Although Double Dragon is infamous for slowing to a crawl with as little as four on-screen sprites, the combat remains well-directed with an equitable depth of strategy. You can shrug off enemies that bind you in a headlock, and utilise knives, barrels, chains and baseball bats as effective tools for crowd control. You can't go toe-to-toe with muscle-bound giant Abobo, as he'll end up boxing you to an early grave, and certain enemies won't yield to the old edge-forward-with-kicks-to-initiate-follow-up-grab routine. The elbow is the linchpin of all techniques, a glue that binds one attack to another and can save you in a bind. Technically invincible, it can take out all major enemies, including bosses, albeit in a deliberate and repetitive fashion.
Being just the right length and reasonably soft makes Double Dragon unique in a genre that would go on to milk every coin your parents earned, and for that reason it remains extremely accessible. Collision detection takes a little getting used to and the action often feels like it's underwater: bodies sailing through the air, knives spinning in endless arcs, and baseball bats swinging like they're lead-tipped - but it's an engine chug that adds a satisfying, characteristic weight to the action. The way dudes double over as you slug at their faces, the way they yelp as you kick them down elevator shafts, and the feeling of pinging a couple of heavies with the tip of your bat is all delightfully purgative.
Doubling the strength of Technos' brawl is its oft overlooked audio design. Powerfully effective at enhancing an exchange of fists, the whoosh of weaponry, crack of bones, guttural croak of death, and the slap of someone hitting the pavement make for a cathartic melody of violence. The soundtrack too, is genuinely accomplished, Kazunaka Yamane's hardy opus an unsung classic. From the unforgettable signature theme lighting up the title screen to the toe-tapping rhythms accompanying all four stages, these are the sounds of an era: compositions that rang out in smoky arcades, pool halls, pub lounges and leisure centres for years on end. Hearing them now is a nostalgic trigger for those kids who tiptoed to see the screen, and the teens, primed with a silver coin, who would brush them aside.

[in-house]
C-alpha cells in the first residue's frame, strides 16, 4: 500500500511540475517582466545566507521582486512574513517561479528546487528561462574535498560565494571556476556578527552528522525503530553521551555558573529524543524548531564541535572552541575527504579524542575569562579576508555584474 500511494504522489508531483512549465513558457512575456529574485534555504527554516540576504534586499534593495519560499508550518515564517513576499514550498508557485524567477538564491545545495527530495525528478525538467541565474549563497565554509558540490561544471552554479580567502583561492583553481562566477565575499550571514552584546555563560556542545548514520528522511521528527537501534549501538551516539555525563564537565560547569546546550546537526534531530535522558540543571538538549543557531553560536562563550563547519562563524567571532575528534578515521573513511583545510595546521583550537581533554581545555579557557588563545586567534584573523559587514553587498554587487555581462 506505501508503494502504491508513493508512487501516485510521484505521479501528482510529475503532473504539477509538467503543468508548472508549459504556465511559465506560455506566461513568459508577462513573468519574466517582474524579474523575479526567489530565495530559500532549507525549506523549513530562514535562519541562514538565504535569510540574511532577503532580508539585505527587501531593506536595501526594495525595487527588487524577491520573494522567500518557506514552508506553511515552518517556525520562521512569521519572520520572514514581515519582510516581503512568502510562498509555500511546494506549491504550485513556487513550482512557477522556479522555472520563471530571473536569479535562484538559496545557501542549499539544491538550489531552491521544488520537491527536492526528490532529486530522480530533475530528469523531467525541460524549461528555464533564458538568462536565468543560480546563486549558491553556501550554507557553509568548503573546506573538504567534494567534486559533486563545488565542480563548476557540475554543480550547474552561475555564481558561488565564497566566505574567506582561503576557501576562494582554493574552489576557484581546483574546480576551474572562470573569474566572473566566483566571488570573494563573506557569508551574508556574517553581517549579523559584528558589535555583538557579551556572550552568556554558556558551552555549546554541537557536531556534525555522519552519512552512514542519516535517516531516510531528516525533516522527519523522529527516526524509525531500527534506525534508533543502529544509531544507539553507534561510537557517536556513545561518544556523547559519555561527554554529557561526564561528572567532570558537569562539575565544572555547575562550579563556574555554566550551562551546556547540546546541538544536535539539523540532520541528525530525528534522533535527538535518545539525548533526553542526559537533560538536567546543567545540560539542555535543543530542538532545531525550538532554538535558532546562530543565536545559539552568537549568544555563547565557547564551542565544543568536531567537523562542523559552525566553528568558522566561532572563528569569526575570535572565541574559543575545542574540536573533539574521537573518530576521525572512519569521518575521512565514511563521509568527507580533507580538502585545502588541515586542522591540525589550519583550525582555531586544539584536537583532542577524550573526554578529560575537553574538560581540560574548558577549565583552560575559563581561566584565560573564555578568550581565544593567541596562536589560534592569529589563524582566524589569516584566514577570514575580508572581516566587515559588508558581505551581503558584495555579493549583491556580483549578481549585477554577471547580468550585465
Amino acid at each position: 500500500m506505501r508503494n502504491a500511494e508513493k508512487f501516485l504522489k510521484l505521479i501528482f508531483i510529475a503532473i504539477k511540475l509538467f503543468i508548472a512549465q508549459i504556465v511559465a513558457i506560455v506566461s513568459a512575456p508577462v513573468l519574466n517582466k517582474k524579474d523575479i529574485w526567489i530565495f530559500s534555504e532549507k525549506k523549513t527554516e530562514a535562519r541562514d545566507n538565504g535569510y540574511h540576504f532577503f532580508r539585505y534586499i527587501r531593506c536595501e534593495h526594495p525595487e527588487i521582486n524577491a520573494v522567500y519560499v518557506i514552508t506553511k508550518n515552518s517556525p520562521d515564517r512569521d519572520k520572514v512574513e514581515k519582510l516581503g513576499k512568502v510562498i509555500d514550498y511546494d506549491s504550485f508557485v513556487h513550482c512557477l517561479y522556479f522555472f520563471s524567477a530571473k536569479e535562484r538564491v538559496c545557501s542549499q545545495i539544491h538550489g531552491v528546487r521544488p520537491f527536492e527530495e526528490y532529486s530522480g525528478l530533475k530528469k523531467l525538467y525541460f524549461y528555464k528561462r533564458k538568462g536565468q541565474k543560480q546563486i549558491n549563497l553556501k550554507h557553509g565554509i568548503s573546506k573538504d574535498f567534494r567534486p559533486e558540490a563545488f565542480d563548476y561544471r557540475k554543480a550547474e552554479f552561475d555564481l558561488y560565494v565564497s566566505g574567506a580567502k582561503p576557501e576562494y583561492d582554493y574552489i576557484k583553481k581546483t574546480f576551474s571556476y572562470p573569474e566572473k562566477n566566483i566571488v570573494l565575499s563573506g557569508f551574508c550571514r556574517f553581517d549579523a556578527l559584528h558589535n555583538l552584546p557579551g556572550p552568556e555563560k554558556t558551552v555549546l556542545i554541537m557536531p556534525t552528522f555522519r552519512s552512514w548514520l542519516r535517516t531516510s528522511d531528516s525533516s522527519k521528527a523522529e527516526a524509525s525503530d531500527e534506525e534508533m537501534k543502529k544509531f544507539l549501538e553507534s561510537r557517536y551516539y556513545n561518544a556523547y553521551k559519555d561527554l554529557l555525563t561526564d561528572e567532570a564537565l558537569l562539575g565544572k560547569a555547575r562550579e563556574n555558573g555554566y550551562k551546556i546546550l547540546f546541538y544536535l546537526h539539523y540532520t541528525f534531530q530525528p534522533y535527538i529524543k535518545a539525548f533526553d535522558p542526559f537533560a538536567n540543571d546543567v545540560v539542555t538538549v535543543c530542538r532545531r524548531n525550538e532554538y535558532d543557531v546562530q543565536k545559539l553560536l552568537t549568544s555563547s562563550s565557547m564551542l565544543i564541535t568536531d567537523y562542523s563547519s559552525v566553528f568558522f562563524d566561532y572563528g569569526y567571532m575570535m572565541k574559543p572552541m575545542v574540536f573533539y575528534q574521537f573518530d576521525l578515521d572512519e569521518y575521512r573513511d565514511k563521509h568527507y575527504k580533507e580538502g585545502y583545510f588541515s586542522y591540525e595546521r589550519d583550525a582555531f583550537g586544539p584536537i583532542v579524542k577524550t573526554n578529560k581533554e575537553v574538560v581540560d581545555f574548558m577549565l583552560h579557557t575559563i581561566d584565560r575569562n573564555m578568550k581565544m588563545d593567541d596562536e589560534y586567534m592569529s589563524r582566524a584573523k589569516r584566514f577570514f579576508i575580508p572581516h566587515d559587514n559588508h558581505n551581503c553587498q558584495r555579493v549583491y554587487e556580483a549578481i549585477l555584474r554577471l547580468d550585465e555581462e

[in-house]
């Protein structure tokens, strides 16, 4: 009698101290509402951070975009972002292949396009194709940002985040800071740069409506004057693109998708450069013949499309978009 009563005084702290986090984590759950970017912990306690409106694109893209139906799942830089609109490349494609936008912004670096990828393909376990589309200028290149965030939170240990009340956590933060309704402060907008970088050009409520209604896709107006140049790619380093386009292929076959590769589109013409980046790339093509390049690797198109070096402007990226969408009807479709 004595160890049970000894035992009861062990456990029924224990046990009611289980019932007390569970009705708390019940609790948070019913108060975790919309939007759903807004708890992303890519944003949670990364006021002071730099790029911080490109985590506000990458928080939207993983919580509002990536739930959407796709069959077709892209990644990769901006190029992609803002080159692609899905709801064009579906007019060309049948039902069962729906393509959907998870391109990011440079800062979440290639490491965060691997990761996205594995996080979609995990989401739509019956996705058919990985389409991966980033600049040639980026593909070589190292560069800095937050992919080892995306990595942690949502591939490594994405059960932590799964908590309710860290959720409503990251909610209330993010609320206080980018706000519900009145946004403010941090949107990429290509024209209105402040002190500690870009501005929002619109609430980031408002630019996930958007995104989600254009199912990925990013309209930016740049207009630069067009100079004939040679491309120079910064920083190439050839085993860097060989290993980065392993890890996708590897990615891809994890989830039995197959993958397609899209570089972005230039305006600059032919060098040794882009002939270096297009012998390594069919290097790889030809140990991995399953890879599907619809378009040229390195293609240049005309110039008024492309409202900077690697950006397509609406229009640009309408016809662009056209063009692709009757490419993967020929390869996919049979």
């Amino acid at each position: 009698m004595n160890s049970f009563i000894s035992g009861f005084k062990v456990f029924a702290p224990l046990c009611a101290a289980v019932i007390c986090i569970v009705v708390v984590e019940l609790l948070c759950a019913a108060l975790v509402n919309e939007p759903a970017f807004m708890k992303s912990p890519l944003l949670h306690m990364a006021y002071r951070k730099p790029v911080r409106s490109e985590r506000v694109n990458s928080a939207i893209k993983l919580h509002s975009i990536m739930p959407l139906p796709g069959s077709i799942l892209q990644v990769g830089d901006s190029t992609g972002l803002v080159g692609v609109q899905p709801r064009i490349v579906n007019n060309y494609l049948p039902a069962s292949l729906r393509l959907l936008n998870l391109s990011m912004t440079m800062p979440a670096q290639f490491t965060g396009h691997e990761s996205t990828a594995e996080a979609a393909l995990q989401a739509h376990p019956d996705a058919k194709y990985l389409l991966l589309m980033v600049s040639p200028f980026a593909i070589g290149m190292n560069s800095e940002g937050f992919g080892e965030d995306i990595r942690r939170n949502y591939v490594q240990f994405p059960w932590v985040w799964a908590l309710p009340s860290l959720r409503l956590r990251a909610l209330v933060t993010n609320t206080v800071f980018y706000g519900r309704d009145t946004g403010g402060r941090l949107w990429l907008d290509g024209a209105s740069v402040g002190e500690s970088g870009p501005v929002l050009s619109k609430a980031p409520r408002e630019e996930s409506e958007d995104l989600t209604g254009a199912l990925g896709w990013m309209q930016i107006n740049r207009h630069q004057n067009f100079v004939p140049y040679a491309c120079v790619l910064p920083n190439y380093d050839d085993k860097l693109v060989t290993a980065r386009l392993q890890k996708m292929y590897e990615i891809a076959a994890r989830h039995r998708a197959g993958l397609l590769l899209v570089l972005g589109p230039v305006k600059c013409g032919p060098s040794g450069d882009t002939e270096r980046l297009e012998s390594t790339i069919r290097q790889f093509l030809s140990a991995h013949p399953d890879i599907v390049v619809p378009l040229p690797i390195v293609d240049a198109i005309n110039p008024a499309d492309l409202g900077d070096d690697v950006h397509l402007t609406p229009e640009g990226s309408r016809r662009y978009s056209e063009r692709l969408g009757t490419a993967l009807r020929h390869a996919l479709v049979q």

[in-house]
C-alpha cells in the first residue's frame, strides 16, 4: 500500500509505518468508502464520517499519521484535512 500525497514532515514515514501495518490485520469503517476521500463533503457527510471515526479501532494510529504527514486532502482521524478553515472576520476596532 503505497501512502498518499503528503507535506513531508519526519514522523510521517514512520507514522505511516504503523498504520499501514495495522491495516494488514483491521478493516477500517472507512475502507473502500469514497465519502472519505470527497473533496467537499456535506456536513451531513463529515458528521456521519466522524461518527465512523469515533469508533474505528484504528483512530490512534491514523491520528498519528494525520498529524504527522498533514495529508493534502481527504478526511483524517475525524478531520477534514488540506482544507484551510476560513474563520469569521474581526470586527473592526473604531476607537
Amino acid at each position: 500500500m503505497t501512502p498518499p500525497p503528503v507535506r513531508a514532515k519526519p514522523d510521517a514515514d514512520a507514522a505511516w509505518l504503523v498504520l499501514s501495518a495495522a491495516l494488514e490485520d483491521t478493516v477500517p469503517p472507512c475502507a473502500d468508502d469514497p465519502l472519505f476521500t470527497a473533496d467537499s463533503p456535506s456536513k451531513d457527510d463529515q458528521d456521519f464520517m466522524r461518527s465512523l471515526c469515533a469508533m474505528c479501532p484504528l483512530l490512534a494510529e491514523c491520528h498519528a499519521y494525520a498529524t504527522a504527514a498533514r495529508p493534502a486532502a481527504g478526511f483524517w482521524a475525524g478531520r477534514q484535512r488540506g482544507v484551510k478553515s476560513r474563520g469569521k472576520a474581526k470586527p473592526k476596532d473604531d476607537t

Relative simplicity notwithstanding, it's a game that commands a headier sense of drama than most of today's cutscene stuffed multi-million dollar templates. With an unruly kidnapping to avenge, fighting your way tooth and nail through streets, factories, deep forest, mountain paths, and into the trap-laden lair of the Black Warrior gang remains distinctly stirring. Dicing with wall-busting hulks, avoiding being batted into lakes, and trying to force that green guy at the end of stage two into death by conveyor belt are but a handful of exciting nuances in an altogether well-rounded adventure. And of course one of video gaming's all-time great twists awaits two successful players: the final one-on-one scrap for Marian's affections, brother against brother in a no-holds-barred fight to the death set against no-continue stakes. Only one could win the limelight and enjoy the culmination of all those frittered away ten-pence pieces; and no matter who you were partnered with - friend, sibling, stranger - the adrenaline spike as you suddenly went from incorruptible kinship to fratricidal malice was positively profound.
As the 80s drew to a close, Technos sought to establish itself with a game that, for its time, had a prominent, easily identifiable narrative to validate its breakthrough beat-em-up format. To those who discovered it during an age of burgeoning creativity, where new thrills always seemed just around the corner, it's an icon of arcade lore, and justly so.